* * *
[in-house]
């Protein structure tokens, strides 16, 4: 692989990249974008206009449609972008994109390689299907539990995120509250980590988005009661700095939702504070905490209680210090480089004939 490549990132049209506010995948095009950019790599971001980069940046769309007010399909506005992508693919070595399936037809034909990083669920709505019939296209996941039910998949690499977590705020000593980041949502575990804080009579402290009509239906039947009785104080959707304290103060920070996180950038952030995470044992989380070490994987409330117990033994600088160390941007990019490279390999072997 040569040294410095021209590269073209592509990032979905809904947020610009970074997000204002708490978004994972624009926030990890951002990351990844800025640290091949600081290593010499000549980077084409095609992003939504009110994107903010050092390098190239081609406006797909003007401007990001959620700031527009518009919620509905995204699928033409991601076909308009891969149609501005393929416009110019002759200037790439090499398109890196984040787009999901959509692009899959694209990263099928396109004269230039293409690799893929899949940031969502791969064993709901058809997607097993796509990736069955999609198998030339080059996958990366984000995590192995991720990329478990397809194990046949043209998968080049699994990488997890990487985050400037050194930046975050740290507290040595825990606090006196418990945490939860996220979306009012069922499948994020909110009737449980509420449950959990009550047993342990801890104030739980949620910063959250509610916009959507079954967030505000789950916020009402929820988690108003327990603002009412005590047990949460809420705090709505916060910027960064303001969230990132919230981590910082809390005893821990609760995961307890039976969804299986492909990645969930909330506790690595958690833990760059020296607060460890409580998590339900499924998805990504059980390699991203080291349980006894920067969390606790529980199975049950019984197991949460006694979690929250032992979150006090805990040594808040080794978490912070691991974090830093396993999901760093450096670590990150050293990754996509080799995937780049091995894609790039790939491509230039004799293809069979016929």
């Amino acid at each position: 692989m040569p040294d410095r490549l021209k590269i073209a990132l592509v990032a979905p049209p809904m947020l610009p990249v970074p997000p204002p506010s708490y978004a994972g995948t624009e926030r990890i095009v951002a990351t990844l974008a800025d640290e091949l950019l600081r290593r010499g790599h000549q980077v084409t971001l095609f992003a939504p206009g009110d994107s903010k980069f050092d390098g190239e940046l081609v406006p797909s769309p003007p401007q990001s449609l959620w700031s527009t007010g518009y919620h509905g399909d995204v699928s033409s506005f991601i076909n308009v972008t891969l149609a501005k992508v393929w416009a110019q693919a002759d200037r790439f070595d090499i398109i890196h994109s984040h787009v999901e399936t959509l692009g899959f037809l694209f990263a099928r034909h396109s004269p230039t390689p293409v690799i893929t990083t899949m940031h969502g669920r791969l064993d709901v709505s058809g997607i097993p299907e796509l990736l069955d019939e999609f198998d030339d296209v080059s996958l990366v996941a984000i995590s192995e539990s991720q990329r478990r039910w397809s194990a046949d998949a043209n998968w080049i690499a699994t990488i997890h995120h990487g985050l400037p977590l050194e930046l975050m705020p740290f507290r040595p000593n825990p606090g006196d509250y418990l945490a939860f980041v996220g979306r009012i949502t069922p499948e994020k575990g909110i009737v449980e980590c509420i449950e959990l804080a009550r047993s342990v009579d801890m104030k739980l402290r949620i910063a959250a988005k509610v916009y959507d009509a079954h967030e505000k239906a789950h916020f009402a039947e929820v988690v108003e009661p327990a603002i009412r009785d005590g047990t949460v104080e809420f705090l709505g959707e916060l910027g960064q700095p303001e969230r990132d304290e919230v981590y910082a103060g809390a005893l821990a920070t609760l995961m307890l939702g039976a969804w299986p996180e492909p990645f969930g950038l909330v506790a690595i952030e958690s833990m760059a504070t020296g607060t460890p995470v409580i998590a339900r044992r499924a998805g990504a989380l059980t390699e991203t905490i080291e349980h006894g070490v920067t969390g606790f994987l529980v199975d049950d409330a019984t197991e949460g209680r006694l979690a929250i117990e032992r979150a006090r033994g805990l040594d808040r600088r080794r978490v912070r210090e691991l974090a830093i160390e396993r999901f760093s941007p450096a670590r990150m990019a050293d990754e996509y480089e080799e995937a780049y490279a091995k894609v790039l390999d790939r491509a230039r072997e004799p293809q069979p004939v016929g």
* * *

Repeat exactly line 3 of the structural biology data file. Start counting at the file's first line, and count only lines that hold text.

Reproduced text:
């Amino acid at each position: 692989m040569p040294d410095r490549l021209k590269i073209a990132l592509v990032a979905p049209p809904m947020l610009p990249v970074p997000p204002p506010s708490y978004a994972g995948t624009e926030r990890i095009v951002a990351t990844l974008a800025d640290e091949l950019l600081r290593r010499g790599h000549q980077v084409t971001l095609f992003a939504p206009g009110d994107s903010k980069f050092d390098g190239e940046l081609v406006p797909s769309p003007p401007q990001s449609l959620w700031s527009t007010g518009y919620h509905g399909d995204v699928s033409s506005f991601i076909n308009v972008t891969l149609a501005k992508v393929w416009a110019q693919a002759d200037r790439f070595d090499i398109i890196h994109s984040h787009v999901e399936t959509l692009g899959f037809l694209f990263a099928r034909h396109s004269p230039t390689p293409v690799i893929t990083t899949m940031h969502g669920r791969l064993d709901v709505s058809g997607i097993p299907e796509l990736l069955d019939e999609f198998d030339d296209v080059s996958l990366v996941a984000i995590s192995e539990s991720q990329r478990r039910w397809s194990a046949d998949a043209n998968w080049i690499a699994t990488i997890h995120h990487g985050l400037p977590l050194e930046l975050m705020p740290f507290r040595p000593n825990p606090g006196d509250y418990l945490a939860f980041v996220g979306r009012i949502t069922p499948e994020k575990g909110i009737v449980e980590c509420i449950e959990l804080a009550r047993s342990v009579d801890m104030k739980l402290r949620i910063a959250a988005k509610v916009y959507d009509a079954h967030e505000k239906a789950h916020f009402a039947e929820v988690v108003e009661p327990a603002i009412r009785d005590g047990t949460v104080e809420f705090l709505g959707e916060l910027g960064q700095p303001e969230r990132d304290e919230v981590y910082a103060g809390a005893l821990a920070t609760l995961m307890l939702g039976a969804w299986p996180e492909p990645f969930g950038l909330v506790a690595i952030e958690s833990m760059a504070t020296g607060t460890p995470v409580i998590a339900r044992r499924a998805g990504a989380l059980t390699e991203t905490i080291e349980h006894g070490v920067t969390g606790f994987l529980v199975d049950d409330a019984t197991e949460g209680r006694l979690a929250i117990e032992r979150a006090r033994g805990l040594d808040r600088r080794r978490v912070r210090e691991l974090a830093i160390e396993r999901f760093s941007p450096a670590r990150m990019a050293d990754e996509y480089e080799e995937a780049y490279a091995k894609v790039l390999d790939r491509a230039r072997e004799p293809q069979p004939v016929g």